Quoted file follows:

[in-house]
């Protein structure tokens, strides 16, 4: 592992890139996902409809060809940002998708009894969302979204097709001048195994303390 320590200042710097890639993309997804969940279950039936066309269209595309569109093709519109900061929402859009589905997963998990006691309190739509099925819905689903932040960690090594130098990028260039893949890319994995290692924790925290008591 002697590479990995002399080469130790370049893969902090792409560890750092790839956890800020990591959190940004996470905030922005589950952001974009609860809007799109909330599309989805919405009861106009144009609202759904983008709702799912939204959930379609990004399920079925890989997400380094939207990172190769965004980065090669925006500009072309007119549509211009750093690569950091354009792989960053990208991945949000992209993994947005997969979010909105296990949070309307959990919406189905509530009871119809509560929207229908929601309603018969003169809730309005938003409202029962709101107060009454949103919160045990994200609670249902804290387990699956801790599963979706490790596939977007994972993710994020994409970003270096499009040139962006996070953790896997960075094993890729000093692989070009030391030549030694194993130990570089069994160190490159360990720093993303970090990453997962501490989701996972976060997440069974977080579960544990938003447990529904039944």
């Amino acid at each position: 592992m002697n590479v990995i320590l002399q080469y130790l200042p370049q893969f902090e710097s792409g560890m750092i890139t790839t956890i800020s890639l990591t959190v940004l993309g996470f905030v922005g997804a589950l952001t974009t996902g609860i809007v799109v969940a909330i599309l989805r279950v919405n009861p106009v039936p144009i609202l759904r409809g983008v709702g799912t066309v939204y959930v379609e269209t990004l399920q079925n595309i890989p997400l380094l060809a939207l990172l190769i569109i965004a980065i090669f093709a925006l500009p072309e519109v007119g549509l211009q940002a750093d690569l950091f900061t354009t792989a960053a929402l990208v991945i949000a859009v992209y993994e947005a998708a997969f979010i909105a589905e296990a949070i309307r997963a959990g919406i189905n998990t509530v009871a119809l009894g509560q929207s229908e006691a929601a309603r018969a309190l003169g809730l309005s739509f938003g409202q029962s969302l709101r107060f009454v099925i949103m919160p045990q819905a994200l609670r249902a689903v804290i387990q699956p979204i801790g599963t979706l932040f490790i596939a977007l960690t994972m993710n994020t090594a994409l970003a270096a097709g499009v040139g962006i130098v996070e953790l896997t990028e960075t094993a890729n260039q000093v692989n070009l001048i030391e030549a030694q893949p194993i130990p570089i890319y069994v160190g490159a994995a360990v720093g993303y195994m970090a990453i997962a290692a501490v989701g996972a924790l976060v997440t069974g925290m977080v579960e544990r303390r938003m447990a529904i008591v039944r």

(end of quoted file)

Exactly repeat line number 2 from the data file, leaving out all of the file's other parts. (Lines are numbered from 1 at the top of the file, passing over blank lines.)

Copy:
């Protein structure tokens, strides 16, 4: 592992890139996902409809060809940002998708009894969302979204097709001048195994303390 320590200042710097890639993309997804969940279950039936066309269209595309569109093709519109900061929402859009589905997963998990006691309190739509099925819905689903932040960690090594130098990028260039893949890319994995290692924790925290008591 002697590479990995002399080469130790370049893969902090792409560890750092790839956890800020990591959190940004996470905030922005589950952001974009609860809007799109909330599309989805919405009861106009144009609202759904983008709702799912939204959930379609990004399920079925890989997400380094939207990172190769965004980065090669925006500009072309007119549509211009750093690569950091354009792989960053990208991945949000992209993994947005997969979010909105296990949070309307959990919406189905509530009871119809509560929207229908929601309603018969003169809730309005938003409202029962709101107060009454949103919160045990994200609670249902804290387990699956801790599963979706490790596939977007994972993710994020994409970003270096499009040139962006996070953790896997960075094993890729000093692989070009030391030549030694194993130990570089069994160190490159360990720093993303970090990453997962501490989701996972976060997440069974977080579960544990938003447990529904039944």